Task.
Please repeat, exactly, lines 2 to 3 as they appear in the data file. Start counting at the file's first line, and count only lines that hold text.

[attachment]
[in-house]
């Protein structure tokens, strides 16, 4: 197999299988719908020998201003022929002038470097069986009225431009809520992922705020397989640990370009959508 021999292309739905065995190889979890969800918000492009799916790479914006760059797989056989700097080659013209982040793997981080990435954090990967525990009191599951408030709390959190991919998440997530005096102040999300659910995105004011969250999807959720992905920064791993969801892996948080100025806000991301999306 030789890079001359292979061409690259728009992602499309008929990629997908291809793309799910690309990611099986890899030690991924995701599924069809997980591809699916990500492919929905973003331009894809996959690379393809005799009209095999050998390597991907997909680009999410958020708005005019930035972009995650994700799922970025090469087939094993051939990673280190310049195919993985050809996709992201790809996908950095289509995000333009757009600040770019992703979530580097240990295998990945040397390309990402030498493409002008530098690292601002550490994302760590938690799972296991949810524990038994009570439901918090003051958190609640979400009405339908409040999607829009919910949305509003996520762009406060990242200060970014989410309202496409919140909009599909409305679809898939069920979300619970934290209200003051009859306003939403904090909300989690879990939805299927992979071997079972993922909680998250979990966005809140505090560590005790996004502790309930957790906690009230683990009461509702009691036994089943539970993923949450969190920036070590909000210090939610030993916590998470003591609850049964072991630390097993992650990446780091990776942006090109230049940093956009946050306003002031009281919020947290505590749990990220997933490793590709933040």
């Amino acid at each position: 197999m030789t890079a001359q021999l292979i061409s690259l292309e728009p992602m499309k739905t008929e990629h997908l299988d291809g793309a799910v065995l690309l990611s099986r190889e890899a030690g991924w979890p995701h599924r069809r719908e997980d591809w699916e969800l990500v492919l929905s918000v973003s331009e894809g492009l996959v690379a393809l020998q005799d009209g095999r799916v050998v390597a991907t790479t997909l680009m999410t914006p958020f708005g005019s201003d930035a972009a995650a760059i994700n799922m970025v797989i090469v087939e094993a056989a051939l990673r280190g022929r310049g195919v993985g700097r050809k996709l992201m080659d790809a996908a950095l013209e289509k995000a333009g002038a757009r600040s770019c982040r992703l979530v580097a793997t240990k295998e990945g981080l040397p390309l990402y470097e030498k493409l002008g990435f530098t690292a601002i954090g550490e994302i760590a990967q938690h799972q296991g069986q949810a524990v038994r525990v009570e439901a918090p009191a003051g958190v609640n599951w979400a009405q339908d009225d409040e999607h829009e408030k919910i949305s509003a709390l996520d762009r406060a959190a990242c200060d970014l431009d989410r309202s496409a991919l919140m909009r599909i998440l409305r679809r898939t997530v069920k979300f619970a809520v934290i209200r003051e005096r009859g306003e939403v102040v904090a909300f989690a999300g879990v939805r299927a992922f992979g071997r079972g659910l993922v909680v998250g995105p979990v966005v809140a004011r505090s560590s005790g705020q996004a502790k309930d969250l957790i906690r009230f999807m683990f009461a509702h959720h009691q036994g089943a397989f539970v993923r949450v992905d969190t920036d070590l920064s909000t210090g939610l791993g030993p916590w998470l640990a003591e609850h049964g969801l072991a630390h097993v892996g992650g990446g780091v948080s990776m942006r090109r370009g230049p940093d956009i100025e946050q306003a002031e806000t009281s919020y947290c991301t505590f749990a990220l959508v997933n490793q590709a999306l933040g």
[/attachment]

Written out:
């Protein structure tokens, strides 16, 4: 197999299988719908020998201003022929002038470097069986009225431009809520992922705020397989640990370009959508 021999292309739905065995190889979890969800918000492009799916790479914006760059797989056989700097080659013209982040793997981080990435954090990967525990009191599951408030709390959190991919998440997530005096102040999300659910995105004011969250999807959720992905920064791993969801892996948080100025806000991301999306 030789890079001359292979061409690259728009992602499309008929990629997908291809793309799910690309990611099986890899030690991924995701599924069809997980591809699916990500492919929905973003331009894809996959690379393809005799009209095999050998390597991907997909680009999410958020708005005019930035972009995650994700799922970025090469087939094993051939990673280190310049195919993985050809996709992201790809996908950095289509995000333009757009600040770019992703979530580097240990295998990945040397390309990402030498493409002008530098690292601002550490994302760590938690799972296991949810524990038994009570439901918090003051958190609640979400009405339908409040999607829009919910949305509003996520762009406060990242200060970014989410309202496409919140909009599909409305679809898939069920979300619970934290209200003051009859306003939403904090909300989690879990939805299927992979071997079972993922909680998250979990966005809140505090560590005790996004502790309930957790906690009230683990009461509702009691036994089943539970993923949450969190920036070590909000210090939610030993916590998470003591609850049964072991630390097993992650990446780091990776942006090109230049940093956009946050306003002031009281919020947290505590749990990220997933490793590709933040």
């Amino acid at each position: 197999m030789t890079a001359q021999l292979i061409s690259l292309e728009p992602m499309k739905t008929e990629h997908l299988d291809g793309a799910v065995l690309l990611s099986r190889e890899a030690g991924w979890p995701h599924r069809r719908e997980d591809w699916e969800l990500v492919l929905s918000v973003s331009e894809g492009l996959v690379a393809l020998q005799d009209g095999r799916v050998v390597a991907t790479t997909l680009m999410t914006p958020f708005g005019s201003d930035a972009a995650a760059i994700n799922m970025v797989i090469v087939e094993a056989a051939l990673r280190g022929r310049g195919v993985g700097r050809k996709l992201m080659d790809a996908a950095l013209e289509k995000a333009g002038a757009r600040s770019c982040r992703l979530v580097a793997t240990k295998e990945g981080l040397p390309l990402y470097e030498k493409l002008g990435f530098t690292a601002i954090g550490e994302i760590a990967q938690h799972q296991g069986q949810a524990v038994r525990v009570e439901a918090p009191a003051g958190v609640n599951w979400a009405q339908d009225d409040e999607h829009e408030k919910i949305s509003a709390l996520d762009r406060a959190a990242c200060d970014l431009d989410r309202s496409a991919l919140m909009r599909i998440l409305r679809r898939t997530v069920k979300f619970a809520v934290i209200r003051e005096r009859g306003e939403v102040v904090a909300f989690a999300g879990v939805r299927a992922f992979g071997r079972g659910l993922v909680v998250g995105p979990v966005v809140a004011r505090s560590s005790g705020q996004a502790k309930d969250l957790i906690r009230f999807m683990f009461a509702h959720h009691q036994g089943a397989f539970v993923r949450v992905d969190t920036d070590l920064s909000t210090g939610l791993g030993p916590w998470l640990a003591e609850h049964g969801l072991a630390h097993v892996g992650g990446g780091v948080s990776m942006r090109r370009g230049p940093d956009i100025e946050q306003a002031e806000t009281s919020y947290c991301t505590f749990a990220l959508v997933n490793q590709a999306l933040g």